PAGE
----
Each NPS region will continue to have a private or voluntary sector partner—an innovation partner—directly responsible for providing unpaid work and accredited programmes. The NPS will be expressly required to buy all interventions from the market, spending up to an estimated £280 million a year. Contracts will be designed flexibly, so that innovative approaches that show results can be quickly identified and spread across the wider system. Those interventions, such as unpaid work, accredited programmes, and resettlement and rehabilitative services are central to delivering the sentences of the courts. Subject to market engagement, I look ahead to launching procurement for those services later in the year with competitions for unpaid work and accredited programmes.
We want to make sure that services are responsive to local needs, and for resettlement and rehabilitative services we will create a national dynamic framework. It will be accessible to all providers, including specialist smaller scale and voluntary sector providers with the expertise to support the most complex offenders back into society. That direct relationship will create a greater role for providers in delivering probation services and ensure that innovation can be identified and replicated across the system effectively. I am confident that this model, based on the arrangements we consulted on in Wales, offers the most sustainable approach for probation and is the best option to build on the positive changes made under transforming rehabilitation, strengthen the system and sentencers’ confidence in it, and continue to break the cycle of reoffending. We have no intention of reverting to the former probation trust model.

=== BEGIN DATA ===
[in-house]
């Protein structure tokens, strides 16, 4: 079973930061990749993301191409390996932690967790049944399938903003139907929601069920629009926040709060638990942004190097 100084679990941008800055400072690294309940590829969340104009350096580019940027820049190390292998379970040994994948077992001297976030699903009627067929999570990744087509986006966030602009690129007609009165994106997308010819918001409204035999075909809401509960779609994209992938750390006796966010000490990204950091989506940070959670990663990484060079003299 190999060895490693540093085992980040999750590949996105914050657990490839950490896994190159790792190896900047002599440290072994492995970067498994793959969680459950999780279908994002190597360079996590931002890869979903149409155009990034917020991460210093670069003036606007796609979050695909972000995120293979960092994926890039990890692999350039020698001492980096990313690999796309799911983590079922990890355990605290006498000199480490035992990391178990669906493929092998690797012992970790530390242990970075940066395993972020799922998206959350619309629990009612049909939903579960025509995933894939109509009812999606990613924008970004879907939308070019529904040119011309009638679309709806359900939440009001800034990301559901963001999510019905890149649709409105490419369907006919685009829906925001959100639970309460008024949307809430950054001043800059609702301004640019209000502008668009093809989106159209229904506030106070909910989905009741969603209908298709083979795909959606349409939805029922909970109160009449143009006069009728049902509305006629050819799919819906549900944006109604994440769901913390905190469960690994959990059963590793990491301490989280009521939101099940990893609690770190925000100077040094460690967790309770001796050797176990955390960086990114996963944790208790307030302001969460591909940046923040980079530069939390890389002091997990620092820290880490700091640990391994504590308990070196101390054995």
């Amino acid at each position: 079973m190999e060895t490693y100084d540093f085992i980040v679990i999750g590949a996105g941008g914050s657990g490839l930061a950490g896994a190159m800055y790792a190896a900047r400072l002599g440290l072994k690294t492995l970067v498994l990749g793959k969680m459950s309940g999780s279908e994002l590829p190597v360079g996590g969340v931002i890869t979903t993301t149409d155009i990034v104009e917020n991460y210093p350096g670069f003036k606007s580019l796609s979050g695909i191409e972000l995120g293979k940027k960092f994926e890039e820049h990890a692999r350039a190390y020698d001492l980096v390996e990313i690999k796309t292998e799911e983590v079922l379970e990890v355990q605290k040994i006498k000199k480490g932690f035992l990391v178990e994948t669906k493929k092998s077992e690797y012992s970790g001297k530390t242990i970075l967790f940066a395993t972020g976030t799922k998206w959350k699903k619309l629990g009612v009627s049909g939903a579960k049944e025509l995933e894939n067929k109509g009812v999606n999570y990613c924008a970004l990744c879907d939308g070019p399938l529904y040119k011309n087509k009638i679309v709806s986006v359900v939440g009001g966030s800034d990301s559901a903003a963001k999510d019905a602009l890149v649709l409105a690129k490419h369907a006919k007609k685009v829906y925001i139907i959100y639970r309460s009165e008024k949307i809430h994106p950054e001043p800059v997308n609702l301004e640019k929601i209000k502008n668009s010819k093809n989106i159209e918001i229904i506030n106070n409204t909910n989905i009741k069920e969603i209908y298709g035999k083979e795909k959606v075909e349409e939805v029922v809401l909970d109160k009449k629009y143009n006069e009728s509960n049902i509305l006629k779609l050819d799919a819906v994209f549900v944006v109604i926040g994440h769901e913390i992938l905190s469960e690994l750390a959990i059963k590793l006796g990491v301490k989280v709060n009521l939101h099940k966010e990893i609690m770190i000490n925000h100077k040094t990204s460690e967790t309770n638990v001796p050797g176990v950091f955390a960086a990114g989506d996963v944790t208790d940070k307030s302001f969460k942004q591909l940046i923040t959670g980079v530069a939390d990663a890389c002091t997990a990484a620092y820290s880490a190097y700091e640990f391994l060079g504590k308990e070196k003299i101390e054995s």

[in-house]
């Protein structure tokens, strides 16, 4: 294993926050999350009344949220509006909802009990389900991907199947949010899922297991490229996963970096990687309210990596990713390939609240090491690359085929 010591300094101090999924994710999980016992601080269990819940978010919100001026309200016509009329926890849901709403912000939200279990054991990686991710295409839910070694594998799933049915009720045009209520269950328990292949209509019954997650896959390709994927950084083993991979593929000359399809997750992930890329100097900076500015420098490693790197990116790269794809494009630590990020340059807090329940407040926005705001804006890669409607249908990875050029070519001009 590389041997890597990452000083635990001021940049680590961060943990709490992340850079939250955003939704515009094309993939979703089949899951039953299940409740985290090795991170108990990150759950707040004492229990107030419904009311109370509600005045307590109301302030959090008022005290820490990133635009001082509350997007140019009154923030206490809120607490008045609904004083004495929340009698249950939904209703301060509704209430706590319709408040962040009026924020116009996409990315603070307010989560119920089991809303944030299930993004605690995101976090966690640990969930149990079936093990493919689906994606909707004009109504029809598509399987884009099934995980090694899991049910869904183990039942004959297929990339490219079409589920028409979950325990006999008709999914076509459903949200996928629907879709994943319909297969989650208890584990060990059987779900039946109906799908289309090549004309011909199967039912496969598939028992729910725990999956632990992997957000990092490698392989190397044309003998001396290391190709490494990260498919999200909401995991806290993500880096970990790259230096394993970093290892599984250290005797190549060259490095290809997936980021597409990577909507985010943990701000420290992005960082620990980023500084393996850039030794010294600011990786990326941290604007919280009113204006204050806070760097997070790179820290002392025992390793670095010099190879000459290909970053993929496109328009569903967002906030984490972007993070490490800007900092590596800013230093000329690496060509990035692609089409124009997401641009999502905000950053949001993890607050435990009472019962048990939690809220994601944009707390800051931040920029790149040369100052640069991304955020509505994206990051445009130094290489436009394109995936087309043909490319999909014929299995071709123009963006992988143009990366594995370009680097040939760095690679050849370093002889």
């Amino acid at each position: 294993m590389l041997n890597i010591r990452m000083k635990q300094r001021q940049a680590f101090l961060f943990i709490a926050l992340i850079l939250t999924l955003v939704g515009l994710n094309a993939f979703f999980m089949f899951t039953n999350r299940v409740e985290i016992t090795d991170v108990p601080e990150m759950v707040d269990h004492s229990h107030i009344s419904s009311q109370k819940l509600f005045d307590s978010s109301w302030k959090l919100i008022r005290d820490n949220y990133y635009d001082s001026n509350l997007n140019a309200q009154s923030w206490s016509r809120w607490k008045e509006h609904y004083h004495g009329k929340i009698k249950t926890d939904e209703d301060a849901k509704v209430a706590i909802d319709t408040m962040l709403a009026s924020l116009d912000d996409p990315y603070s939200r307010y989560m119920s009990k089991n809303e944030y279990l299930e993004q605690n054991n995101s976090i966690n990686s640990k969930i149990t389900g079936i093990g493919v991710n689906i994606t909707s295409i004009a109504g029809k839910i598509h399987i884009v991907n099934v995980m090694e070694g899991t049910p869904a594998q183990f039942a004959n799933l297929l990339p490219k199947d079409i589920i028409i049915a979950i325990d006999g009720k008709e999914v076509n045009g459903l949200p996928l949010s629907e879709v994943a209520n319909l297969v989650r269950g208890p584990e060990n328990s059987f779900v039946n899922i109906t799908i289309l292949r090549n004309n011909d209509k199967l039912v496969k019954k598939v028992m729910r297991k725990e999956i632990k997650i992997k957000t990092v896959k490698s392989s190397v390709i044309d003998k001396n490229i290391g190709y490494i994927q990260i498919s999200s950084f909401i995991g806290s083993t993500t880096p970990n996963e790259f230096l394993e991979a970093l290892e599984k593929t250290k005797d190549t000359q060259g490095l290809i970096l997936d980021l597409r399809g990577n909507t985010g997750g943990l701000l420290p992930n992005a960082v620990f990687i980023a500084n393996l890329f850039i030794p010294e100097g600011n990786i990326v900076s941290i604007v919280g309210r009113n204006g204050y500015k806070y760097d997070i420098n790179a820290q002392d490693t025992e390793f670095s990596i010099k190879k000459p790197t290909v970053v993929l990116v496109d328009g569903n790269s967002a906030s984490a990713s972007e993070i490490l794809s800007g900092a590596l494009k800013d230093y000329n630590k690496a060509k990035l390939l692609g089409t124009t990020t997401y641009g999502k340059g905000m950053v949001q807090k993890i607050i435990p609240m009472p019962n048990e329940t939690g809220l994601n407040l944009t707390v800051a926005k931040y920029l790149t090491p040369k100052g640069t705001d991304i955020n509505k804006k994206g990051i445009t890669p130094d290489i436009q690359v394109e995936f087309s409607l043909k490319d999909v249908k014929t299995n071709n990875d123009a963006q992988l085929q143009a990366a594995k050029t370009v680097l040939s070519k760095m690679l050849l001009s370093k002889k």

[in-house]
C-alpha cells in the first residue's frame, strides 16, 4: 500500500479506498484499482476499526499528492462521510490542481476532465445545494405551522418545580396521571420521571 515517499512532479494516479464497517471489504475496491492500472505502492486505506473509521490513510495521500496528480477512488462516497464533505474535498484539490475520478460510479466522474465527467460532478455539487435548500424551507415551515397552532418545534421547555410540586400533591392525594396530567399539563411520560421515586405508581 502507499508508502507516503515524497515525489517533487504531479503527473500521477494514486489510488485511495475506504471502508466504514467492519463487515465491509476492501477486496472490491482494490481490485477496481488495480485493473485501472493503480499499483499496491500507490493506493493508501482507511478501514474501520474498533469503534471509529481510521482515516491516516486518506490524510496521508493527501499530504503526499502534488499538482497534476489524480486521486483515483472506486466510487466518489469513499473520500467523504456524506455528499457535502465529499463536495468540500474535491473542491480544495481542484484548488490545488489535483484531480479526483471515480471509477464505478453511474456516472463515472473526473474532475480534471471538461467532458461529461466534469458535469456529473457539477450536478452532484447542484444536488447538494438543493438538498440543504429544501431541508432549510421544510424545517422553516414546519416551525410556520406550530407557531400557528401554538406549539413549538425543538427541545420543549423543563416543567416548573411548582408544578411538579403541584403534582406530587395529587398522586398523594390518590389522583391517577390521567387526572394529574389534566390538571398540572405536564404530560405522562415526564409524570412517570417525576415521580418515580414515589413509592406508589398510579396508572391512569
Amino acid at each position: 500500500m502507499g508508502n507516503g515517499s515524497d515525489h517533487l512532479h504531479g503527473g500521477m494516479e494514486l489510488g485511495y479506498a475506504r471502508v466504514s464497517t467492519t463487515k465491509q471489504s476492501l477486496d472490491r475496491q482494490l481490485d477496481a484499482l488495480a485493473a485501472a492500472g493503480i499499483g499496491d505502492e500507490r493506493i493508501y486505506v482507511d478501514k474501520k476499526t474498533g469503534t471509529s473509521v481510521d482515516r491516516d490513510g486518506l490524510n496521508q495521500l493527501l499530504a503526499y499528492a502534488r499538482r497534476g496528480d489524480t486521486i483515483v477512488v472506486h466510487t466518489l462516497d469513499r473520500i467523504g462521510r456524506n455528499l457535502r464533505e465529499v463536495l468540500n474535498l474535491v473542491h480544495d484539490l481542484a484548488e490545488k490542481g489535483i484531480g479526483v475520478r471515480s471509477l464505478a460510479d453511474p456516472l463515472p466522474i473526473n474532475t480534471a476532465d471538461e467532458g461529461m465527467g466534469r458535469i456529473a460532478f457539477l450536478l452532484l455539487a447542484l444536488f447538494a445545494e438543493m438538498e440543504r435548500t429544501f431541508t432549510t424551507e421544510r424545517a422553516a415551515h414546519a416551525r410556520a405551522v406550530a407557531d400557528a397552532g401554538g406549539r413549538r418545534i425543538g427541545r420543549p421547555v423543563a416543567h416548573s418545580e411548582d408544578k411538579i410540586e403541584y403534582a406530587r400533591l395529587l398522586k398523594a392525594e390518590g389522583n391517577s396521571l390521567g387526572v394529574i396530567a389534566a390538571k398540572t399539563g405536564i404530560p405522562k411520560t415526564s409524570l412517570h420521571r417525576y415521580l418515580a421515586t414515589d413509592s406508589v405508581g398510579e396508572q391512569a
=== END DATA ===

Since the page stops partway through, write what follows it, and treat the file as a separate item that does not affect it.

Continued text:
Since the consultation we have established a director general post in Her Majesty’s Prison and Probation Service, responsible for overseeing probation delivery, and we will appoint probation directors across each new probation region. Probation works best when local partners work together, and those directors will be accountable for the quality, delivery and commissioning of services in each area, alongside building stronger relationships with local partners to ensure real joint working, including through co-commissioning opportunities, where possible.
Alongside those organisational changes in the NPS, we will overhaul NPS capability in commissioning and innovation, and deploy cutting-edge technology. CRCs have taken some steps to demonstrate how digital tools can improve practice. We will transform the use of technology in probation, investing in a digital and data strategy that will replace all of our core systems and better utilise data to inform professional judgment. We will complement that with a new targeted innovation fund. We will ring-fence an initial £20 million a year in a regional outcome fund to attract match funding from other Departments or commissioning bodies, including social finance providers and social impact bonds. The fund will be reserved for innovative, cross-cutting approaches and will enable us to test proof of concept services before scaling them up.